District Syllabus
Introduction To Sociology

Credit Hours: 3
Contact Hours: 3 (NOTE: )
Laboratory Fee: None.
Prerequisites: There are no prerequisites for this course.
Corequisites: There are no corequisites for this course.
Catalog Description: Sociology is the systematic study of human group dynamics. As such, this introductory course will cover the theoretical foundations of sociology and their application to modern society. some topics covered include: race and ethnicity, gender and age inequalities, globalization, education, political structures, and economic systems. The course invites students to view and analyze their social world from new and exciting perspectives. Meets A.A. general education Category IV. A writing emphasis course.
Required Materials:
Supplemental Materials:
Special Requirements: There is a fee for distance learning classes.
Program Learning Outcomes:
Global Learning Outcomes
I.  Critical Thinking: : Students will evaluate the validity of 
    own and others’ ideas through questioning, analyzing, and 
    synthesizing results into the creative process    
    A.  Collect, organize, classify, correlate, analyze, and present 
        materials and data from a variety of academic disciplines and
        sources, distinguishing between facts and opinion, judgments 
        and inferences, and the objective and subjective.
    C.  Consciously raise questions, suspending judgment and 
        remaining open to new information, methocs, cultural systems,
        values, and beliefs.

V.  Cultural Literacy: Students will develop an appreciation of 
    culture and its diversity and the role of the creative arts in 
    A.  Demonstrate an understanding of cultural, national, ethnic, 
        religious, and gender difference among people of the world.
    B.  Assess mass media messages, derive important news and other 
        essential information from a variety of sources, and 
        thoughtfully use this knowledge as a responsible citizen.

VI. Social Skills: Students will develop and use skills and   
    attitudes that integrate individuals into society.
    A.  Demonstrate appropriate social skills, language, and emotions
        in different situations, showing respect for others' 
    D.  Work both alone and with others, understanding the roles of 
        leadership and teamwork, to achieve goals.

Major Learning Outcomes:

1.  To become familiar with the discipline of sociology and its role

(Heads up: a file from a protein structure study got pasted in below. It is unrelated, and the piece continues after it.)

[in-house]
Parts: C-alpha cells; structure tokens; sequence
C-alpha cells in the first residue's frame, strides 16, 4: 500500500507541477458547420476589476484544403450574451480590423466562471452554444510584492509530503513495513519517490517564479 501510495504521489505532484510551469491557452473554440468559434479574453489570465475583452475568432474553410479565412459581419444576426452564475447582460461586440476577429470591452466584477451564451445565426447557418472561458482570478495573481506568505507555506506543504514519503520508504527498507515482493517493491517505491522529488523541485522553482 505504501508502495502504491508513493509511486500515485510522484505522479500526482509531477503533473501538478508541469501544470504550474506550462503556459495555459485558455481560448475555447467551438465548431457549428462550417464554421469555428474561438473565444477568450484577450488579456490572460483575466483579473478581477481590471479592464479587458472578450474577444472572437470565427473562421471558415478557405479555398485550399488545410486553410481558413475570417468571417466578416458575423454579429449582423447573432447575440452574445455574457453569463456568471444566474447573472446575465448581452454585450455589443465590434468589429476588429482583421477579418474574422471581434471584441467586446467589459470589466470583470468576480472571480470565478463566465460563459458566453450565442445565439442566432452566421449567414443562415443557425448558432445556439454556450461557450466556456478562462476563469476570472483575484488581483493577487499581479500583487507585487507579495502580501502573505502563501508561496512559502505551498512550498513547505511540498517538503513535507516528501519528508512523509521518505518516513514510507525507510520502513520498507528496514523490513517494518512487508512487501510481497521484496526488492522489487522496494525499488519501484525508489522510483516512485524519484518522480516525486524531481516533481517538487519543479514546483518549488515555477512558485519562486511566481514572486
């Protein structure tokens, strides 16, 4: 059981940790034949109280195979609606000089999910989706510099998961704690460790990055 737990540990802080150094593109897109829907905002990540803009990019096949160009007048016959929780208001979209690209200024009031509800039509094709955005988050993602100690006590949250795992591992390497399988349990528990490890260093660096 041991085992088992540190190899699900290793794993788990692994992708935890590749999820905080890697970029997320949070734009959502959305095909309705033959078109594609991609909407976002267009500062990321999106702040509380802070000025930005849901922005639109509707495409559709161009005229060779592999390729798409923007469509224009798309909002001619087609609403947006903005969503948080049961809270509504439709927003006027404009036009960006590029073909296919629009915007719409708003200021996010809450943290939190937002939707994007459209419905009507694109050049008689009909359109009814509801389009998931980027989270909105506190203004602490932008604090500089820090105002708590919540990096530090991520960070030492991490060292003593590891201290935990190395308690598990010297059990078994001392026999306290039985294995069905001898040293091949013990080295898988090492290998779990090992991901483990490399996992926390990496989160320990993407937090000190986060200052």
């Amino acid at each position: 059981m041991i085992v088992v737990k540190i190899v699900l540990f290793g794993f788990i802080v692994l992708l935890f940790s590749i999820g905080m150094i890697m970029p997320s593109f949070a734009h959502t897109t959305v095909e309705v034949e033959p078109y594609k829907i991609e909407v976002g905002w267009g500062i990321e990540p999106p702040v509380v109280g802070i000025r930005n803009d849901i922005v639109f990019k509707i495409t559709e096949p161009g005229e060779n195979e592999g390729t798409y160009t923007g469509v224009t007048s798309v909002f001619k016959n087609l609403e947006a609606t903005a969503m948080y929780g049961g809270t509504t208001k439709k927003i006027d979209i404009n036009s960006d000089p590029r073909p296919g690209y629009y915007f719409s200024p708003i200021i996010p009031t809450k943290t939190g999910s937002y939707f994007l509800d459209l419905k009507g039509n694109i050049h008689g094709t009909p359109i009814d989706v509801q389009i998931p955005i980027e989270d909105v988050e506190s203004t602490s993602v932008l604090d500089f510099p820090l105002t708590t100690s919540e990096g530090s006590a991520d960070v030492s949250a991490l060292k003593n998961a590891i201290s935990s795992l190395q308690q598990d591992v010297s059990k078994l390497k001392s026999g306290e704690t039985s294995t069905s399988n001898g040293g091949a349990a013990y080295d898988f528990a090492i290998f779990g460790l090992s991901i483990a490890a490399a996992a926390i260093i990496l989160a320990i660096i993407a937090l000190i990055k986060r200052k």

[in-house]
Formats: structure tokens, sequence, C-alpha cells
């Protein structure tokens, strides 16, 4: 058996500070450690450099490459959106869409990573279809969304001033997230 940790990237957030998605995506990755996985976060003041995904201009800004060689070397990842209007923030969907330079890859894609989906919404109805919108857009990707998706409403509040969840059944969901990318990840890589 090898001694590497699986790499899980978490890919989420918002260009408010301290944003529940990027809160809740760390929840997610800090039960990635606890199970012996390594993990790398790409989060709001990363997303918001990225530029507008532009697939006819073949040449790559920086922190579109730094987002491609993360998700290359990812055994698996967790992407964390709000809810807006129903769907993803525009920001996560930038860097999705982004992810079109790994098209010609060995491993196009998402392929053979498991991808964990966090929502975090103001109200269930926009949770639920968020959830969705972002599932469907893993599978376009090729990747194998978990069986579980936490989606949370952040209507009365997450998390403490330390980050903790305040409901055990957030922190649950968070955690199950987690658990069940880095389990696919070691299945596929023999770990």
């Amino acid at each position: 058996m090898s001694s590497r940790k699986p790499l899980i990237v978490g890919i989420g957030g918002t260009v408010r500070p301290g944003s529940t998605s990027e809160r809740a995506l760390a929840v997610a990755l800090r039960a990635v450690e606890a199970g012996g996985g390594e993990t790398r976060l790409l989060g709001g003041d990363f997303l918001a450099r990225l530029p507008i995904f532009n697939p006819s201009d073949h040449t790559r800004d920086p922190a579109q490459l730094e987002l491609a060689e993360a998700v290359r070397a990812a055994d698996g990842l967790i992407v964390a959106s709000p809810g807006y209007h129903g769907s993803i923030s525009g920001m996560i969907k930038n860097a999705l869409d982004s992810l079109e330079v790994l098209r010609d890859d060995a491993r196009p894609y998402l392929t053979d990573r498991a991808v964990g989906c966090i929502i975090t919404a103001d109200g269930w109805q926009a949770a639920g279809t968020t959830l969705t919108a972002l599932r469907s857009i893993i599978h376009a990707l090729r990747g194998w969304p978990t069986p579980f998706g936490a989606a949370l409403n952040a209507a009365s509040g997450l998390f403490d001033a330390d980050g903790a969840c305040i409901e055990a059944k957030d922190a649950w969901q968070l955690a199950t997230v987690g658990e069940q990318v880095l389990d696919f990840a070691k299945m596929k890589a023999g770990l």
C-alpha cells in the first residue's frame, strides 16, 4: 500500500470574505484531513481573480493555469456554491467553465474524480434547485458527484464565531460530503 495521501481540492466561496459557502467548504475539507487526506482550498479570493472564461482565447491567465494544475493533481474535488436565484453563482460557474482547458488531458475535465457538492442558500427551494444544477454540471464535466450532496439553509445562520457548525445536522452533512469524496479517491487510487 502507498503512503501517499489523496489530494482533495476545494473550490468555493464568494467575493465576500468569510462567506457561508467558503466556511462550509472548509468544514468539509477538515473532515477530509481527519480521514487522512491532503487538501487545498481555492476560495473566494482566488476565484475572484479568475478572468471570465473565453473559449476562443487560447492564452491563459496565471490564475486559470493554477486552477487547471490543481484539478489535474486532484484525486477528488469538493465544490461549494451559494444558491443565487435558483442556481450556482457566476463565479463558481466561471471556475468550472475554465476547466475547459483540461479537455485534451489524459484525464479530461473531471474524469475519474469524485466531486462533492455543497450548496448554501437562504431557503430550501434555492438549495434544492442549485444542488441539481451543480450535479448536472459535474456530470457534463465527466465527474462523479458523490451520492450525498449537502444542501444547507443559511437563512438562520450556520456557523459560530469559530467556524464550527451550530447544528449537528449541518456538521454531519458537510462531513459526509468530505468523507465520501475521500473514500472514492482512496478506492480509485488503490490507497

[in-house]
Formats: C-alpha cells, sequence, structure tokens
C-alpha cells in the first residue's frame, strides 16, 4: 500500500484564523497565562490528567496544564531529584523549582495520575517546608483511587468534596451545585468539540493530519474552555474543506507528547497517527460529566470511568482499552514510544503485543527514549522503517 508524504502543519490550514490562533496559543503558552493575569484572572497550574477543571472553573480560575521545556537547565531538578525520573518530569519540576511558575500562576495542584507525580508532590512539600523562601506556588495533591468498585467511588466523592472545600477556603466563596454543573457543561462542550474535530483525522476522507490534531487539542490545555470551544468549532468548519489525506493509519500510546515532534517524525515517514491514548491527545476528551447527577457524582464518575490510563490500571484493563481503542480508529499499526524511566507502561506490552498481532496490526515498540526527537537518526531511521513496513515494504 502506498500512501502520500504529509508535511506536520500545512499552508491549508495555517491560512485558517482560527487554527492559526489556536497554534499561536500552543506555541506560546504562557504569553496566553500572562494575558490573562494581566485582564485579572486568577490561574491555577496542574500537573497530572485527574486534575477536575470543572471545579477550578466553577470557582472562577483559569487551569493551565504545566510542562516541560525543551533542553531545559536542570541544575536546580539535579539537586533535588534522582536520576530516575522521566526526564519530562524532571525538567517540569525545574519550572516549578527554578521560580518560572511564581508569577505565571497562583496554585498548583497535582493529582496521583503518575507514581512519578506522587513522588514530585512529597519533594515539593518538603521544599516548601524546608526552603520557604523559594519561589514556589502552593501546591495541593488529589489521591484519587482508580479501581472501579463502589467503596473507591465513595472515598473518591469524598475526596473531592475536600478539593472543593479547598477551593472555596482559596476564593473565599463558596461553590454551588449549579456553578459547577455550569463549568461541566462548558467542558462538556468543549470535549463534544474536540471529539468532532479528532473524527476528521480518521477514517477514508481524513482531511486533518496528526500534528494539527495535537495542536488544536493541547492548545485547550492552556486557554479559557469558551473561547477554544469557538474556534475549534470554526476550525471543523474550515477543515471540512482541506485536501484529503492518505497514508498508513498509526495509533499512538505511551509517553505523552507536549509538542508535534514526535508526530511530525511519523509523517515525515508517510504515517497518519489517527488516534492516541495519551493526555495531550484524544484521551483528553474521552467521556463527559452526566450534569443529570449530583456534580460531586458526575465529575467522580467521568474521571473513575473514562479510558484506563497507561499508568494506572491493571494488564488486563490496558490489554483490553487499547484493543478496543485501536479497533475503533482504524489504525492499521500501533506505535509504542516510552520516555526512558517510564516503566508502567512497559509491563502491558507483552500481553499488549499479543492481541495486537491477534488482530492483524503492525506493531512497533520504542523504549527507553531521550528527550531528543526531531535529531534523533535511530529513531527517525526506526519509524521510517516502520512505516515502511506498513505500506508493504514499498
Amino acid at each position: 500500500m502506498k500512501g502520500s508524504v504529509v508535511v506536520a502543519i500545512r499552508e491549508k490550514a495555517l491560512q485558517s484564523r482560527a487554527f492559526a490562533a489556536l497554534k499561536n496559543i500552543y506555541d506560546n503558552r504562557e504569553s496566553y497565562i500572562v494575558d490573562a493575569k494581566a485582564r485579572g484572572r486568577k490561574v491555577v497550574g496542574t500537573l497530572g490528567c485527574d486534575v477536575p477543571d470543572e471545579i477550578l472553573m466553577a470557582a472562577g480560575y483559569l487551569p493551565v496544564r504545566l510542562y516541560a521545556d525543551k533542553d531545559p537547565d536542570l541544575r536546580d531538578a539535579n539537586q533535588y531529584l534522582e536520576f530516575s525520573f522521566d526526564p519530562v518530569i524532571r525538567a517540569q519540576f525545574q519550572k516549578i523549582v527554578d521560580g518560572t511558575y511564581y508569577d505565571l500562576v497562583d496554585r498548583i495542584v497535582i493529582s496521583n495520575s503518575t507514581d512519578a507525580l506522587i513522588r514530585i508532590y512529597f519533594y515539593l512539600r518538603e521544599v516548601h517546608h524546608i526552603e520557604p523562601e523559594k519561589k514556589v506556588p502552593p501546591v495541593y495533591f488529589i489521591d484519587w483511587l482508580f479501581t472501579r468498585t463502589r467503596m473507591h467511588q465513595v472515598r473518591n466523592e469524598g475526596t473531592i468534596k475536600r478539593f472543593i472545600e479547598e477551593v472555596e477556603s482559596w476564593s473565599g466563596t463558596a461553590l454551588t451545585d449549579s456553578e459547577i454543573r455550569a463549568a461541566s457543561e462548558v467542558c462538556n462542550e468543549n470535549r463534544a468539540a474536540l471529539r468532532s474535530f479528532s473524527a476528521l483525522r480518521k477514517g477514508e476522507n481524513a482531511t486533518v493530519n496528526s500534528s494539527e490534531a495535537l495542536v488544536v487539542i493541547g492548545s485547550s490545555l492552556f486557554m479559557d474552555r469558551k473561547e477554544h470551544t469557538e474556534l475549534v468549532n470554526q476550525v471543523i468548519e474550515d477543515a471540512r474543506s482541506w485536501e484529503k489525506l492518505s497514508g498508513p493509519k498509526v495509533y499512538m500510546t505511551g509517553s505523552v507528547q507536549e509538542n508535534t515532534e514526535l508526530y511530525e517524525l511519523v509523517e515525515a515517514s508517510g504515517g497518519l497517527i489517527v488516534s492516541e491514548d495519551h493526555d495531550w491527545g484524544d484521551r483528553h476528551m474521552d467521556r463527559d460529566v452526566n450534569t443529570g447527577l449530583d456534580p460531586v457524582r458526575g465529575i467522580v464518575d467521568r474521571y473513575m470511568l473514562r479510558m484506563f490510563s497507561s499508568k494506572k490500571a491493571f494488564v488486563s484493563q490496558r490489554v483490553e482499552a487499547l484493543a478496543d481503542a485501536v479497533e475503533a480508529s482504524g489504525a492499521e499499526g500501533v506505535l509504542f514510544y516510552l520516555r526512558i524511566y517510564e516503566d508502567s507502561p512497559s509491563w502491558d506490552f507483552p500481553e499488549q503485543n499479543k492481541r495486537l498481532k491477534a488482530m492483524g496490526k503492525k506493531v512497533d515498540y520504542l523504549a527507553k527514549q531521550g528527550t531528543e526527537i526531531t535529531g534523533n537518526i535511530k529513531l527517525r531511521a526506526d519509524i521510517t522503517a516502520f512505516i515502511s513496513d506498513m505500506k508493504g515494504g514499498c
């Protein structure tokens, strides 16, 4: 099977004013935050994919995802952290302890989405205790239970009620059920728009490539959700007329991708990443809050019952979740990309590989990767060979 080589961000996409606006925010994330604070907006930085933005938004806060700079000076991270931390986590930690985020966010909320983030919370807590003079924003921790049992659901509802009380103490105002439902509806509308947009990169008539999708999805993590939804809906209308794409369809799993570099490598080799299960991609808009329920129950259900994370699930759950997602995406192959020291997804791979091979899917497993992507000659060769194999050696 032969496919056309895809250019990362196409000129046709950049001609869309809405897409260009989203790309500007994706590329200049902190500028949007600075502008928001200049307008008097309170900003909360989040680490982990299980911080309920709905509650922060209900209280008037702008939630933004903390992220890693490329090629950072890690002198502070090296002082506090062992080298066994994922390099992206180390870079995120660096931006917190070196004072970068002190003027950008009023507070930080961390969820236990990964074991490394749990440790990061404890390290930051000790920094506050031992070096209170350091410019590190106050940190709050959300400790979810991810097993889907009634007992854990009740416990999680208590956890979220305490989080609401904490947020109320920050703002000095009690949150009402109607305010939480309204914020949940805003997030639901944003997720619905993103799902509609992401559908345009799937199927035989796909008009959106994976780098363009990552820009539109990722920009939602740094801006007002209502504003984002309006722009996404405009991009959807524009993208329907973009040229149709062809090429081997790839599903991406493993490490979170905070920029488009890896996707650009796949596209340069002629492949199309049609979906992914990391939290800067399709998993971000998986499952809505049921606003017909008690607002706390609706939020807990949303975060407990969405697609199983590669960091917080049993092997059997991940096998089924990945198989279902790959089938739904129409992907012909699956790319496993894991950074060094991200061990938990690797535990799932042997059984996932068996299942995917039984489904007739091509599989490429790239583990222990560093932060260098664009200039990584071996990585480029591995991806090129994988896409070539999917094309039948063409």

in contributing to our understanding of social reality (including
    issues of stratification, inequality, globalization, and
2.  To recognize the role of theory, the importance of 
    based evidence, and the value of qualitative and quantitative 
    methods in sociology.
3.  To understand how culture and social structure operate, 
    reciprocal relationships between individuals and society.
Course Learning Outcomes:
The student will be able to:

1.  Describe how sociology differs from and is similar to other
    social sciences.
2.  Explore issues of stratification, inequality and difference,
    detailing the influences and interconnections of social  
    structure, social structure, social forces, and technology.
3.  Define theory and its role in building sociological knowledge,
    comparing and contrasting basic theoretical orientations in
    sociology and applying this knowledge to historical and current
4.  Identify basic methodological approaches and apply the scientific
    method to sociological research.
5.  Apply the sociological imagination, sociological principles, and
    sociological concepts to their own life.
6.  Explain how the self develops sociologically, recognizing the
    impact of culture and society on values, thoughts, and behaviors.
Methods of Evaluation: Evaluation of student progress towards achieving the stated learning outcomes and performance objectives is the responsibility of the instructor, within the polices of the college and the department. Detailed explanation is included in the expanded syllabus developed by the instructor for each section being taught.
Flexibility: It is the intention of the instructor to accomplish the objectives specified in the course syllabus. However, circumstances may arise which prohibit the fulfilling of this endeavor. Therefore, this syllabus is subject to change. When possible, students will be notified of any change in advance of its occurrence.
Student Email Accounts Pensacola State College provides an institutional email account to all credit students. Pirate Mail is the official method of communication, and students must use Pirate Mail when communicating with the College. In cases where companion software is used for a particular class, emails may be exchanged between instructor and student using the companion software.
Note: For students with a disability that falls under the Americans with Disability Act or Section 504 of the Rehabilitation Act, it is the responsibility of the student to notify Student Resource Center for ADA Services to discuss any special needs or equipment necessary to accomplish the requirements for this course. Upon completion of registration with the Student Resource Center for ADA Services office, specific arrangements can be discussed with the instructor.